Saturday, August 28, 2010

Grilled Figs

I saw fresh figs at the store and couldn't pass up the chance to enjoy them.

This is an easy elegant recipe.

Goat Cheese Stuffed Grilled Figs
fresh figs
1 - 2 tsp goat cheese per fig, at room temp.
salt and pepper
balsamic vinegar
olive oil

To make the balsamic glace, boil several ounces of vinegar over low heat for about 15 minutes until thickened. Add a sprinkle of thyme. Set aside to cool.

Slice the figs about 3/4 through from the bottom, leaving the stem attached, to create a little pocket.

To make the filling, mix the goat cheese with the honey, thyme, salt and pepper to taste.

Fill in the pocket of the figs with a scoop of the cheese, then squeeze together. Place them in the refrigerator for at least an hour to harden the cheese again. This will prevent it all from melting out on the grill.

Warm a grill to medium low. Drizzle the figs with a touch of oil and season with salt and pepper.Grill on both sides until the are soft and the cheese is warmed.

Finish by drizzling some of the balsamic glaze on top.

Tuesday, August 17, 2010

Salted Caramel Gelato Brownie Sandwiches

Nothing like a little treat for a summer day. These ice cream sandwiches surely fit the bill.

I made a recipe of Gail's Brownies, but baked them in a larger pan to end up with a thinner brownie.

I made this awesome gelato to fill the sandwiches. Cut the brownie into two and spread half with the gelato.

Then top with the other half and brownie. Freeze for several hours until firm.

Make a chocolate sauce to top (because it isn't rich enough). Start with a simple syrup of half cup water and half cup sugar, warm until smooth. Then add four ounces chocolate.

After the sandwich has set, trim the edges.

Spread the chocolate sauce over the tops. Then return to the freezer over night.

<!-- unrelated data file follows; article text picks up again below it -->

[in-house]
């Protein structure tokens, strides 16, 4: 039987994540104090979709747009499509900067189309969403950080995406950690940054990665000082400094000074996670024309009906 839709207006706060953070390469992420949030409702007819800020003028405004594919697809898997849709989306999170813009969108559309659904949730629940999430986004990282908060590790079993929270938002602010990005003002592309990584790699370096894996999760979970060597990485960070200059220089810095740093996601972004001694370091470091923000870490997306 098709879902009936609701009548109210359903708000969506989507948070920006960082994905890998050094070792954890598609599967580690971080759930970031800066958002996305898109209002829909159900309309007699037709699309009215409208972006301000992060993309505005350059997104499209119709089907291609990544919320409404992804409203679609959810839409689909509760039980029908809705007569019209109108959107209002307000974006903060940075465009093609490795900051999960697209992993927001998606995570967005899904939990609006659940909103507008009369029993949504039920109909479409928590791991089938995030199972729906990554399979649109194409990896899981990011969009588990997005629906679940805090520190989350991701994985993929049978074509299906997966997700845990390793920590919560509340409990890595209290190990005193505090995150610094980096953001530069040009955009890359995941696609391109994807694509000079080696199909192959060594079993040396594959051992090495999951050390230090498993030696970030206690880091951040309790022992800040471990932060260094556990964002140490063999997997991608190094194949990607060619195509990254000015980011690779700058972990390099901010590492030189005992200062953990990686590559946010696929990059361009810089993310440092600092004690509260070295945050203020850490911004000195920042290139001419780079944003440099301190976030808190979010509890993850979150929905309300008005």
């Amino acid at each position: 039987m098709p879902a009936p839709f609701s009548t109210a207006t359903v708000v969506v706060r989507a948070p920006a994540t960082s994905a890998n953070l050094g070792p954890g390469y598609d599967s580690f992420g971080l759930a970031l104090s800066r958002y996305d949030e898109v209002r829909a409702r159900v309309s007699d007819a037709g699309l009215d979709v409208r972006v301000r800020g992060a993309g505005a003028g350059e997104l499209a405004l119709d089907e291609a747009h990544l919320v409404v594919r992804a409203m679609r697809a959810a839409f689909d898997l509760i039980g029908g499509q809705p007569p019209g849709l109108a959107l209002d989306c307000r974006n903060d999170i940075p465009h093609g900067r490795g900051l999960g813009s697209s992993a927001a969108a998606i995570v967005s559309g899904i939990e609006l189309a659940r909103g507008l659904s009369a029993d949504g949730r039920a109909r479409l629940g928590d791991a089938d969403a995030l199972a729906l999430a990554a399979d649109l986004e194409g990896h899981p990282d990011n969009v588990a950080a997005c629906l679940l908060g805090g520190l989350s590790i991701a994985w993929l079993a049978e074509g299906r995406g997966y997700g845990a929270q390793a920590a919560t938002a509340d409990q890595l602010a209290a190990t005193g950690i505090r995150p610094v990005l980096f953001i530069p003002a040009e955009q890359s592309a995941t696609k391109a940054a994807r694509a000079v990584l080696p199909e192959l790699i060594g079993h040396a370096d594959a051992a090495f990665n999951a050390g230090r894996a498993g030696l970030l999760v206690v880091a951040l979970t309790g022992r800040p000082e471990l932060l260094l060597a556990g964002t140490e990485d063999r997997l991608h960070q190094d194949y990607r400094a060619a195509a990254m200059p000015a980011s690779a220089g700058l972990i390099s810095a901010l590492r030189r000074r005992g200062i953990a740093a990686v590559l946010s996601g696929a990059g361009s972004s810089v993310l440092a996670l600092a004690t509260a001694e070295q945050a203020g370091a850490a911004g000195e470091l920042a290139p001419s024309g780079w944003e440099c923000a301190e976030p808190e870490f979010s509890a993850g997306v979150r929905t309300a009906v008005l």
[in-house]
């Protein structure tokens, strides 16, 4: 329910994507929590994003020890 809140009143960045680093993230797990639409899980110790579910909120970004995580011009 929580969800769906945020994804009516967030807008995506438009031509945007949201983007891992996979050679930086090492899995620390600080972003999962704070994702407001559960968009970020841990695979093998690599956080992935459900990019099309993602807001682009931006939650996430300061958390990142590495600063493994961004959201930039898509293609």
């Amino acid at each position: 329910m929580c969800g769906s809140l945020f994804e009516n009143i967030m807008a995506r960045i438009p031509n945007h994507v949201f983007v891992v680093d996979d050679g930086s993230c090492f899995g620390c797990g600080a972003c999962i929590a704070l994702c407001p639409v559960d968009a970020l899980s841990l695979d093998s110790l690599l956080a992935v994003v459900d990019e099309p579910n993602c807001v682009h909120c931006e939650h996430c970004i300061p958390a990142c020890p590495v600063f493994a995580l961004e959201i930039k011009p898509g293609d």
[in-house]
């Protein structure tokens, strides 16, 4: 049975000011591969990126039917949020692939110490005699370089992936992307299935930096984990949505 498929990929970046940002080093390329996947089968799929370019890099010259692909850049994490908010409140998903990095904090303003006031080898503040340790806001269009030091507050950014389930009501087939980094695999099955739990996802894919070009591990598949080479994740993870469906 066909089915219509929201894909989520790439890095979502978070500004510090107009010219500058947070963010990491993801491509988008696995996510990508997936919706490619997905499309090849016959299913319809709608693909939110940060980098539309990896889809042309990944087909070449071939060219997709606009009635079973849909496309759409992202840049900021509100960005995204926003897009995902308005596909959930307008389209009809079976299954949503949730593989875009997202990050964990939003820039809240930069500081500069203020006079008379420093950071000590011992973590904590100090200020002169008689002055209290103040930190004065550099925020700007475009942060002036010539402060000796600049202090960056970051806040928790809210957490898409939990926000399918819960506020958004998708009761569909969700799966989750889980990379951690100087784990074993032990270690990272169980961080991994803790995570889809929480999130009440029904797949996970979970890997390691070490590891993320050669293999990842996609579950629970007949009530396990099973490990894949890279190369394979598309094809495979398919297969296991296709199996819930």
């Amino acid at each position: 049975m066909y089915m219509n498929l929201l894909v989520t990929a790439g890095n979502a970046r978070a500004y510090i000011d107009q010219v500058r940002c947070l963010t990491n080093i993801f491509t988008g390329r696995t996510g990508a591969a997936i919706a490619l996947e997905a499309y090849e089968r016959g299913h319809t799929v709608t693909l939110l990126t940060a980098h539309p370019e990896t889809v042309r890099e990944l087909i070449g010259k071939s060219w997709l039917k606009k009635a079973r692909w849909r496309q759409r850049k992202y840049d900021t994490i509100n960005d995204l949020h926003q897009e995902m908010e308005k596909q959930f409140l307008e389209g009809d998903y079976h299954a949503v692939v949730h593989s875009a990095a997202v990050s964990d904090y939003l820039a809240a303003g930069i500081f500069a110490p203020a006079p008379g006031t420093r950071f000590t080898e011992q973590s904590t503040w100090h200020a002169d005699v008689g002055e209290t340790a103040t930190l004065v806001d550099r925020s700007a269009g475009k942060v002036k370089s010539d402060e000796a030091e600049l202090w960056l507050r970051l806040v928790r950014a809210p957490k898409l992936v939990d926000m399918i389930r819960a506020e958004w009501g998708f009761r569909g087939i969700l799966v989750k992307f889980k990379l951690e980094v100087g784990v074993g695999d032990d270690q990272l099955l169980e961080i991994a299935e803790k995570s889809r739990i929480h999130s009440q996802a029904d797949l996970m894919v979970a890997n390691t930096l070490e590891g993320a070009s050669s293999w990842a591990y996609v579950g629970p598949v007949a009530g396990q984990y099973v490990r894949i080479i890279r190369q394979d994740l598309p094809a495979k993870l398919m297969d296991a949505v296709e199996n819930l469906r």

Cut into individual pieces and enjoy.

North and South

Cous Cous hails from North Africa and the Middle East, basically the southern Mediterranean. Tomatoes, basil and cheese are quintessential Italian, on the northern coast of the Mediterranean.

I used the cous cous here as a substitute to pasta, in a take on a caprese flavored dish.

Isreali cous cous is the larger variety, and when cooked creates a nice pearl to soak up the flavors of the tomatoes.

Boil in salted water for about 8 minutes until al dante. Drain and toss with oil.

To this add oven roasted tomatoes, fresh basil and fresh mozzarella. Season with salt and pepper. Serve warm or cold.

Thursday, August 12, 2010

Grilled Eggplant Parm

This is a variation on the classic breaded version, except I grilled it and used fresh tomatoes instead of tomato sauce.

Grilled Eggplant Parm
1 large eggplant, slices into 1/4 inch slices
1 ball fresh mozzarella
1 large tomato, thinly sliced
salt and pepper
Italian herbs

Slice the eggplant and sprinkle with salt, let rest at least one hour. Then pat dry and brush with oil that is seasoned with herbs and salt and pepper.

Grill on both sides.

Thinly slice the cheese and tomato.

In a baking dish, place a layer of eggplant, then tomato then cheese and top with Parm.

Continue layering with the eggplant, then tomato, then cheese.

Bake in 400 deg oven until the cheese is melted.

Tuesday, August 10, 2010


I've never been a huge ketchup fan, it's fine with fries every once in a while. I am more into mustard, but Auden recently was asking about why we don't have it at home. The main reason is that the stuff you buy is mostly sugar anyway, and HFCS at that.

That was reason enough to make it. The goal was to make something that wasn't all sugar but had a great sweet tangy flavor. To do this, I caramelized the onions, bringing out their natural sweetness and used balsamic vinegar instead of white or cider. In the end, these produced a great flavor without adding any sugar.

Homemade Ketchup
One onion, sliced
olive oil
about 1/4 cup balsamic vinegar
one large can tomatoes
salt and pepper

In a medium sauce pan, warm a little oil and add the onion and a sprinkle of salt. Cook over low to medium heat, stirring occasionally

Cook for about 45 minutes, until the onions are nicely caramelized.

Add the balsamic, and cook a few more minutes, until reduced slightly.

Meanwhile, puree the tomatoes.

Add the tomato puree to the onions. Season with salt and pepper.

Cook over medium low heat until reduced and thick, about another hour (or more), stirring occasionally to prevent sticking.

Puree again, then pass through a mess sieve.

Place in a squeeze bottle and enjoy.